By Rev. Stella Quinn
High Priest of Zymurgy
A funny thing happened on the way to The Primitive Screwheads show Sunday night. The Dudely Lama was originally booked to come up to the Bay Area to bless a production of "Much Ado About Lebowski", a theatrical mashup of Shakespeare and the Coen Brothers, by leading a recitation of The Dude’s Prayer. At the last minute His Lamaness had to cancel the trip, so he asked me to stand in for him.
Being of the non-dairy persuasion, I dropped by the local Whole Foods on the way to pick up some soy milk as a contribution to the bar so that I could properly lead the ritual with a White Russian. And then the universe seemed to click into place. Here I was, beginning the evening by shuffling into a grocery store wearing flip-flips and a robe, seeking out the freshest possible container of creamer. As I selected a box of soymilk, Creedence started playing over the PA system. I finally burst out laughing when I went to pay for it and was greeted by the smiling face of Julianne Moore beaming at me from the cover of Health magazine at the checkstand. I won’t call it fate or what-have-you, but it was a time and a place, and I was in it.
This was my first time leading anybody as a dubious spiritual authority. I was nervous as hell but at least I didn’t flub any of the words and I even got a few laughs during the recitation.
After properly blessing the venue, we all poured in, White Russians in hand. I wasn’t sure what to expect. The program promised bowling balls and rug peeing. San Francisco theater can be, in the parlance of our times, avant-garde. Luckily for the audience, the rug peeing consisted of a rubber tube being yanked from a pseudo-Chinaman’s trousers and shooting water over the first few rows. The Primitive Screwheads’ style is definitely for grownups, but their performance style strikes the right balance between edgy and goofy. The fourth wall doesn’t exist for this troupe, giving viewer the chance to be fully immersed in inflatable beach ball "bowling" and face-to-face with the action.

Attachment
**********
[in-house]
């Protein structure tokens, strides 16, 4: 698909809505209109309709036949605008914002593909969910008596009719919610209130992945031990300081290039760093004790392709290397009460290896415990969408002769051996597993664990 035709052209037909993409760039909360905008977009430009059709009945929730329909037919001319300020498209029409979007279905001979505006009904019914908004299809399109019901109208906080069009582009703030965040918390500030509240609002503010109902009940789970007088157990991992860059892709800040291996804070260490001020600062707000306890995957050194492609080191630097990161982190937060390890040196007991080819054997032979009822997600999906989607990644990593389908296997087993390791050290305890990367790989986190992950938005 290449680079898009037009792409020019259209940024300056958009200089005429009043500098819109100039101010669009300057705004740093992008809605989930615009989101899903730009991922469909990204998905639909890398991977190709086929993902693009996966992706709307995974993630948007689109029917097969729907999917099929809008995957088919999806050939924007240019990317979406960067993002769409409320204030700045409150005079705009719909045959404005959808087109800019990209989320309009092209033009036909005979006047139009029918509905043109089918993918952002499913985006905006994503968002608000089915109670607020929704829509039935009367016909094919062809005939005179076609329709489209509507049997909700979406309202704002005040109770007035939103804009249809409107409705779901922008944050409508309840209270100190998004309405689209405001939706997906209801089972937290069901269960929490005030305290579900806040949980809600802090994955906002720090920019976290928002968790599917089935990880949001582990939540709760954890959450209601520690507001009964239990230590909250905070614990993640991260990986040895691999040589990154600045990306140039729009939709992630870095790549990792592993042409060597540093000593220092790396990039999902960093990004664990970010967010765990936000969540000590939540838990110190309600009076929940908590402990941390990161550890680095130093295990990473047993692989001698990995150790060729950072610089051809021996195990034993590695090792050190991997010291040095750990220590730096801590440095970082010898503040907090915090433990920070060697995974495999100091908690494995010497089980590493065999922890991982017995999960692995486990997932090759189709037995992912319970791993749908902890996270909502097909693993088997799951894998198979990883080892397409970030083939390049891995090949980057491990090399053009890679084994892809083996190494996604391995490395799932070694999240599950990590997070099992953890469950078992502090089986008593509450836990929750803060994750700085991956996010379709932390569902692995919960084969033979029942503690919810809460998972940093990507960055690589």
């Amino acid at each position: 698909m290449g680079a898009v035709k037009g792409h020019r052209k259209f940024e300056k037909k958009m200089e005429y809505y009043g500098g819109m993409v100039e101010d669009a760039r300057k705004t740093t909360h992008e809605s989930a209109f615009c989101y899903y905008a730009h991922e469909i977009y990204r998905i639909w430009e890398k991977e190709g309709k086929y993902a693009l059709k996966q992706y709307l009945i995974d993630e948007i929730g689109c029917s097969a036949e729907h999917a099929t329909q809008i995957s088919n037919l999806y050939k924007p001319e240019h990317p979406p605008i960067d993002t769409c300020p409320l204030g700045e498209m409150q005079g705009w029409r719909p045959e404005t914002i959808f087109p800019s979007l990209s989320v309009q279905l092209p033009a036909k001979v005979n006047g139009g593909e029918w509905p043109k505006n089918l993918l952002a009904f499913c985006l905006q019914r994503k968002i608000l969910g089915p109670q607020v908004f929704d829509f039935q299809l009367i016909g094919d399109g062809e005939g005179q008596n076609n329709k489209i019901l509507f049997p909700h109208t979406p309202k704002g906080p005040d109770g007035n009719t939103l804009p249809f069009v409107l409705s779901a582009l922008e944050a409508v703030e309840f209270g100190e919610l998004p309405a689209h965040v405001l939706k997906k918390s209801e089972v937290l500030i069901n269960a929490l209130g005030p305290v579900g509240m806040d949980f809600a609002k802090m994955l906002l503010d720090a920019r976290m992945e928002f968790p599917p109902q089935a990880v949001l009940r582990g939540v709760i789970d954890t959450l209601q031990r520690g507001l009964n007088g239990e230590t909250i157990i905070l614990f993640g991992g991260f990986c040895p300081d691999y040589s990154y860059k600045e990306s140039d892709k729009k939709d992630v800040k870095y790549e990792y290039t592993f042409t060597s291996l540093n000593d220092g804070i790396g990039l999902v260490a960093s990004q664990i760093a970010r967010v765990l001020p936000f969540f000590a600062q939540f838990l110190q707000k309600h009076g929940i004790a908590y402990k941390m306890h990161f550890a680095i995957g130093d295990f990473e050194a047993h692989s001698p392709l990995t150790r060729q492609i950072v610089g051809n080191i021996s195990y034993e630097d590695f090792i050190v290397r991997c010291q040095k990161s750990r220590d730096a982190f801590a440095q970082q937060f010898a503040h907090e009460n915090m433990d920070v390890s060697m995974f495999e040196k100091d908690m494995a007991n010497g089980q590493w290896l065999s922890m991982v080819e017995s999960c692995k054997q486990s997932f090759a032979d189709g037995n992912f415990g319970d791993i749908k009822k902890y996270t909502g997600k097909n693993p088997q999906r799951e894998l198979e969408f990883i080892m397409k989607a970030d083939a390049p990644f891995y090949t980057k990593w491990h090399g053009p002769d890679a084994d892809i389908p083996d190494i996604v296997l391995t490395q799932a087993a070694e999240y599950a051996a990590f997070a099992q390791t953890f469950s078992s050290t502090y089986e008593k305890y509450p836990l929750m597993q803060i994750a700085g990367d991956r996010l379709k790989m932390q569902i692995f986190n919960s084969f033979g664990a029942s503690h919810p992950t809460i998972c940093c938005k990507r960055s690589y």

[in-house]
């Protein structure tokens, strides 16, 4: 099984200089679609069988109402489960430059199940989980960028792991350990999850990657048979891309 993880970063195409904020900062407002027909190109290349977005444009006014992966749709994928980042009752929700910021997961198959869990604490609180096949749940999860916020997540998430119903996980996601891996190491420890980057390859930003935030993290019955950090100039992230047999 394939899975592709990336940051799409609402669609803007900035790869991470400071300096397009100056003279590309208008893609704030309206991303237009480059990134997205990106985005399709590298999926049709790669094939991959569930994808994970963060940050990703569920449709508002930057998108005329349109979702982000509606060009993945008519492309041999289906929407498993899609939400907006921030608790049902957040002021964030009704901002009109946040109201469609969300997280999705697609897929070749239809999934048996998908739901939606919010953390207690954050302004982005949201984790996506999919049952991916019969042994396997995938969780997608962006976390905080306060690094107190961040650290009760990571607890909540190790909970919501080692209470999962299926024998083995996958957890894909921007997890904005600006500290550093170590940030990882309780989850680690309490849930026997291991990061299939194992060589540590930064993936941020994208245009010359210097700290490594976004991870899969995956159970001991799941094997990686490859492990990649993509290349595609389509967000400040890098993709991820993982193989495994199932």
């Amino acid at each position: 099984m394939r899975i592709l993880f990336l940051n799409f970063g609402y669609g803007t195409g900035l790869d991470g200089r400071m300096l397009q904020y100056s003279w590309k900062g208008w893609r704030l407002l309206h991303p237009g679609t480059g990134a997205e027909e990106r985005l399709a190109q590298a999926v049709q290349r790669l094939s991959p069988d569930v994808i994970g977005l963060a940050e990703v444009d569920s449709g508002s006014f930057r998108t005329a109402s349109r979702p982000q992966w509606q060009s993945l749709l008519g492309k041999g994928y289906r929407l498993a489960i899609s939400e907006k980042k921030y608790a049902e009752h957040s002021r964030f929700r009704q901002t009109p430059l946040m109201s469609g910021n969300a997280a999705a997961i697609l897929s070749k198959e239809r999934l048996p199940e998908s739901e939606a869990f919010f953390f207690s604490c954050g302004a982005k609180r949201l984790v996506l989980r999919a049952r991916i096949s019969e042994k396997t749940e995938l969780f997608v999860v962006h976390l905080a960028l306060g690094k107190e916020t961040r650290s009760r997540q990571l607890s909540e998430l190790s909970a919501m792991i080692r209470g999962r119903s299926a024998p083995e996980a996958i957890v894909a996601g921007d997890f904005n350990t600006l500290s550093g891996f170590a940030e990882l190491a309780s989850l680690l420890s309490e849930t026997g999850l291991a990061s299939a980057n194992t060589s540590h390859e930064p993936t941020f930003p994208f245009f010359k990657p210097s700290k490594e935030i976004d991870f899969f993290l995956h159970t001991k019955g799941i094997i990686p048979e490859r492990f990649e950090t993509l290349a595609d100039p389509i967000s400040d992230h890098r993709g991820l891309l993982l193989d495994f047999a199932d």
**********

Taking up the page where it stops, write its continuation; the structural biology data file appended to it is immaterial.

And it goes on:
The Primitive Screwheads’ production predates the recently published script for Two Gentlemen of Lebowski, a similar but not identical mashup of The Bard and The Dude. But what both of them reveal is that, when the distraction and delight of so much profanity is stripped away, the Coen Brothers’ dialogue is downright poetical. The comedy of errors that makes up the plot of The Big Lebowski — mistaken identity, bawdy humor, star-crossed lovers and a silver lining to death — is positively Shakespearean. The Dude’s tale flows as smoothly with iambic pentameter as the sunglasses do with poet’s shirts and doublets.
The play was entertaining, but it was the minstrels who stole the show. Faithfully performing live renditions of T Bone Burnett’s carefully curated soundtrack, The Primitive Screwheads’ musical trio sported ridiculously fake mustaches and hammered out hilarious versions of "The Man in Me" and even "I Am a Man of Constant Sorrow" as made famous by The Soggy Bottom Boys in O Brother, Where Art Thou?. The only aspect of the play which did not work was the intrusion of characters from Raising Arizona into the mix, taking over the plot function of the LAPD in The Big Lebowski. Dogberry and Verges from Much Ado About Nothing would likely have worked better, although leaving the plot entirely based on Lebowski would have been better.
Every show at this summer’s repeat performance of Much Ado About Lebowski sold out, and with any luck The Primitive Screwheads will be back next summer for another run. In the meantime, you can catch them in San Francisco "bringing back the blood" with upcoming performances that return to their B horror roots.
Photos by Dave Townsend